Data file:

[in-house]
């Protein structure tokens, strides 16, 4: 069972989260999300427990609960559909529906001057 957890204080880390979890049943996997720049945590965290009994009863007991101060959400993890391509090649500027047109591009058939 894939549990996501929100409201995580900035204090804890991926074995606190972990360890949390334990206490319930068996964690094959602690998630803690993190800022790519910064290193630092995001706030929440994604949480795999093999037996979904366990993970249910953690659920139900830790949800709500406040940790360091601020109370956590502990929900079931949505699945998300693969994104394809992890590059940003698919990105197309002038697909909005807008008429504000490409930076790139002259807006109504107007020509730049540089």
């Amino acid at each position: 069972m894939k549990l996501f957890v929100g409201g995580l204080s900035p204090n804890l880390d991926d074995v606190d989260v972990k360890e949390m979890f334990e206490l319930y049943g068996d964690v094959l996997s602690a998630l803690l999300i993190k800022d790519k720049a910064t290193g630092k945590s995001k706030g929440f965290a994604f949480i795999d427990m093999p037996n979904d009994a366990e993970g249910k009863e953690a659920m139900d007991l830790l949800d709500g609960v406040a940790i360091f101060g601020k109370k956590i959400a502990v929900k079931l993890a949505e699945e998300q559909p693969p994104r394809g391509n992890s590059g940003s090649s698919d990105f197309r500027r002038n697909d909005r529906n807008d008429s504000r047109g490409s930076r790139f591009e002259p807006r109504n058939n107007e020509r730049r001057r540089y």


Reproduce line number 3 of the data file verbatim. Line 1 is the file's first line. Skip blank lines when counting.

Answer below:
């Amino acid at each position: 069972m894939k549990l996501f957890v929100g409201g995580l204080s900035p204090n804890l880390d991926d074995v606190d989260v972990k360890e949390m979890f334990e206490l319930y049943g068996d964690v094959l996997s602690a998630l803690l999300i993190k800022d790519k720049a910064t290193g630092k945590s995001k706030g929440f965290a994604f949480i795999d427990m093999p037996n979904d009994a366990e993970g249910k009863e953690a659920m139900d007991l830790l949800d709500g609960v406040a940790i360091f101060g601020k109370k956590i959400a502990v929900k079931l993890a949505e699945e998300q559909p693969p994104r394809g391509n992890s590059g940003s090649s698919d990105f197309r500027r002038n697909d909005r529906n807008d008429s504000r047109g490409s930076r790139f591009e002259p807006r109504n058939n107007e020509r730049r001057r540089y």